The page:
Date of Graduation
Microbiology and Molecular Genetics
Doctor of Philosophy (PhD)
Danielle A. Garsin
Ambro van Hoof
The production of ROS (reactive oxygen species) in response to pathogen detection is a rapid, nonspecific response that is evolutionarily conserved from nematodes to humans. ROS serve as direct and indirect effectors of innate and adaptive immunity. In Caenorhabditis elegans, a ROS burst is observed during infection and is mediated by the dual oxidase BLI-3, which produces H2O2. RNAi (RNA interference) to reduce the amount of BLI-3 results in a significant increase in susceptibility to pathogens, suggesting BLI-3 has a role in the immune response. However, H2O2 by itself is not a potent antimicrobial and in other systems is converted to a more potent oxidant by an affiliated peroxidase. During my work, I have characterized a group of previously unstudied peroxidases in C. elegans and determined their involvement in the host immune response to Enterococcus faecalis. In particular, I focused on SKPO-1 (ShkT-containing peroxidase) and how it contributes to the host immune response with respect to BLI-3.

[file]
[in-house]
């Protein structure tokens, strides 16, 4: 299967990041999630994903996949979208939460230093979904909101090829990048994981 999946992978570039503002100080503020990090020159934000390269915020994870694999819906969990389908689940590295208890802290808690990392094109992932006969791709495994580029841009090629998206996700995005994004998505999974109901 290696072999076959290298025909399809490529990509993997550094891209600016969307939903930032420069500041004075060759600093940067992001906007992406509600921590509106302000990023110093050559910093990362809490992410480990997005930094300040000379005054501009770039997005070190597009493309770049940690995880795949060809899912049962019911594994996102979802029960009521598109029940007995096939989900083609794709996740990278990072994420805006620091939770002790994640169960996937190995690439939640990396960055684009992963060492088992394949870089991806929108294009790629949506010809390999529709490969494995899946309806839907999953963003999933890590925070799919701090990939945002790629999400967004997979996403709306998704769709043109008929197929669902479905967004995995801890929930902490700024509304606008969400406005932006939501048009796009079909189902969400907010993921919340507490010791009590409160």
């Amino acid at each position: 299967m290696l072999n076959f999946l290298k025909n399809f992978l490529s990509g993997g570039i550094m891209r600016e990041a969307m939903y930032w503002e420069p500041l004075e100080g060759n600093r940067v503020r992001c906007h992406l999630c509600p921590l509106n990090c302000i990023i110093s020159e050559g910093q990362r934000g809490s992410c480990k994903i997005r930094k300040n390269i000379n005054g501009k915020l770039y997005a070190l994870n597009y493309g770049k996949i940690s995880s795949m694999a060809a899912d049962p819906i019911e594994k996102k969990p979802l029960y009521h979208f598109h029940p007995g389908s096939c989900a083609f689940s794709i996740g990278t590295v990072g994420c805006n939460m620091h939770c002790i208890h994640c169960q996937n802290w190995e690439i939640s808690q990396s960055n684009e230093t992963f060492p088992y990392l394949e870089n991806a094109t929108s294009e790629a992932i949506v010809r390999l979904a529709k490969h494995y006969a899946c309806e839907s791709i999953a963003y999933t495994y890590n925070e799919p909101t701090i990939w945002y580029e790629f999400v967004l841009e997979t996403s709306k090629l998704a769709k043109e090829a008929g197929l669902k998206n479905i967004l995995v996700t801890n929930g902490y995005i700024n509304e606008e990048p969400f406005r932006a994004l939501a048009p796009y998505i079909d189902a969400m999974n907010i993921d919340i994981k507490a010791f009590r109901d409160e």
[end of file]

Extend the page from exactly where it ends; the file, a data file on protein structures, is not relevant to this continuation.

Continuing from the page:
By RNAi and skpo-1 mutant analysis, I determined that SKPO-1 is involved in the host immune response during E. faecalis infection. By tissue-specific RNAi, I determined that SKPO-1 is functionally active in the hypodermis and required for wild type resistance to infection. Additionally, by immunohistochemistry, I observed that SKPO-1 is only expressed in the hypodermis and that its protein levels do not change in response to E. faecalis. In support of SKPO-1 acting as a peroxidase, I observed a significant increase in H2O2 levels when expression of the gene was reduced by RNAi. The increased H2O2 was observed only during infection and was BLI-3-dependent. Thus, I have characterized a likely BLI-3/SKPO-1 system, potentially similar to the oxidative burst systems present in higher eukaryotes.
Peroxidase, SKPO-1, ROS, innate immunity, E. faecalis, C. elegans, hypodermis